The town restricts RV parks from setting up within its limits, and has some regulations to maintain safe building practices. Stoddard said no one has tried to set up a new park since the boom started.

The town even adopted a master plan to help guide the growth. Industrial projects are located at the edge of town, and the city government worked with companies on this zoning.

“I think we deal with it all the best we can,” said Cuero Mayor Sara Post Meyer.

But otherwise, they let developers proceed with their projects. In two years, eight hotels went up. There are also several man camps in the area. Unlike the massive lodges in Williams County, most of the Cuero-area camps are 50 to 100 beds.

The rapid development of temporary housing has taken a lot of pressure off the rental market. Rents for a one-bedroom go for about $800 a month. It’s high for a small rural town in Texas, but not nearly the $1,500 to $1,800 rates for the same size apartment in Tioga.

“The only thing we can do is encourage people not to be greedy,” Meyer said.

The town has a few other advantages to keeping rents down. Cuero has a year-round building season. Summers can be quite hot, with temperatures in the triple digits for weeks. This restricts construction work in the afternoons, but projects can start during any month.

The town is also less rural than the Bakken. Just 30 minutes away is Victoria, a city of about 60,000 people. And they are within 90 minutes of three major metropolitan areas — Houston, Austin and San Antonio. The region is home to more than 10 million people, 14 times the population of the entire state of North Dakota.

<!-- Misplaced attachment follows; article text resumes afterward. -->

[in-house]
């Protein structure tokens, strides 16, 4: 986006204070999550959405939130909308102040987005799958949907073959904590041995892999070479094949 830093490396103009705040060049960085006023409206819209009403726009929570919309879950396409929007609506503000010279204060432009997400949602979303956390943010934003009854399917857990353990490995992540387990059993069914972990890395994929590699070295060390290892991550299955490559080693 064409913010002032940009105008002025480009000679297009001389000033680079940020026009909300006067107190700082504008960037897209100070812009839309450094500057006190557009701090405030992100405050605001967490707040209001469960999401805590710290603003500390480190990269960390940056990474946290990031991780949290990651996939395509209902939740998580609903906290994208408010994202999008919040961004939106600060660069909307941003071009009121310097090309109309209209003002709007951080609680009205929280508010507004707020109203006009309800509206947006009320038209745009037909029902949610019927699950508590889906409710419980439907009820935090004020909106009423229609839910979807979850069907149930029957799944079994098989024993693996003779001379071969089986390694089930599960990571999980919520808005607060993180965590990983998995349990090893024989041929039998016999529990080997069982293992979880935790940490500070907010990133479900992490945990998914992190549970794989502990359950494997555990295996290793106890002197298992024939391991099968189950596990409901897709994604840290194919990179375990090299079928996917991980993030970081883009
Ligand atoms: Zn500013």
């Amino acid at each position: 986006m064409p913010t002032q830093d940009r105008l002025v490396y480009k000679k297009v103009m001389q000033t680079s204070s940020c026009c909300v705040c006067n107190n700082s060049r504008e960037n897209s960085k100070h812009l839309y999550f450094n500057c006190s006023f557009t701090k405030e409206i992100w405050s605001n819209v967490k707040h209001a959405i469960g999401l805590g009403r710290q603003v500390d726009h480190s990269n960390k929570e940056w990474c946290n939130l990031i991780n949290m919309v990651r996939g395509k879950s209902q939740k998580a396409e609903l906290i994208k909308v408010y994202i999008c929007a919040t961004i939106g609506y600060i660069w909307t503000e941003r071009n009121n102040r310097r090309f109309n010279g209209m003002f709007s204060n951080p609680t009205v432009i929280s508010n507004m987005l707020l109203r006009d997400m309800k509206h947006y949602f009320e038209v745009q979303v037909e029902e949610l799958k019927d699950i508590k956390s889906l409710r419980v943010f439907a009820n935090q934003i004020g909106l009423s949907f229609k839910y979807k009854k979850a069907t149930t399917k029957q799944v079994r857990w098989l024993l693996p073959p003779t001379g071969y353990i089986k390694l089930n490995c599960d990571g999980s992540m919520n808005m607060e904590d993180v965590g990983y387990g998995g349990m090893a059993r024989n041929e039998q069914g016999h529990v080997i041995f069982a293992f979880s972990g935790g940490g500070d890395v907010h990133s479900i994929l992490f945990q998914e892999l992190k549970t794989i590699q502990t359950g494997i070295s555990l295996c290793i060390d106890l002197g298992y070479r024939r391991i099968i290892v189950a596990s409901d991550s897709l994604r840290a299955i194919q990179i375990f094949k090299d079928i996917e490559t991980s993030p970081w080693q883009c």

Out west

On the other side of the Eagle Ford shale play, 180 miles from Cuero, is Carrizo Springs. It’s much more remote than Cuero.

The town is two hours from San Antonio and an hour-and-a-half from Laredo. Rents there have increased three-fold over the period before the latest boom, with one-bedroom apartments now going for $1,500.

It’s not just apartments. Prices at grocery stores and restaurants are climbing.

Mario Chavez, assistant city manager for Carizzo Springs, has a word for it that’s similar to North Dakota’s often-used “Bakken Premium.” He calls it the “Eagle Ford Price.”

Despite a longer history with oil, the current boom caught them off guard.

“We didn’t know we’d be affected this much,” Chavez said.

Single-family housing, as in Cuero, is hard to come by. The town has about 20 man camps outside its limits, Chavez said, and there are some RV parks around the area. An RV spot goes for about $400 a month.

With the housing problems in town, local businesses are busing people in sometimes 50 miles away to work in Carizzo Springs. Some of the workers come from Mexico to work in restaurants and other smaller businesses, where unskilled jobs can pay $10 to $13 an hour. It’s an opportunity that makes the commute worth it.

The city is also trying to get a grip on businesses that try to skirt the permitting process. Some places set up without the proper licenses, which deprives the town of sales tax. And then there are the sewer and trash disposal challenges. It’s a familiar to-do list to those in the Bakken.

Like North Dakota, Texas is reaping enormous benefits while trying to surmount rapidly escalating problems.

The price of addressing the needs is often steep, and looming over every budget decision are the questions about how long it will last.

As much confidence lies with the industry, Texans remember in the 1980s when there was a similar amount of optimism.

“Seems like all these oil booms go in cycles,” Stoddard said.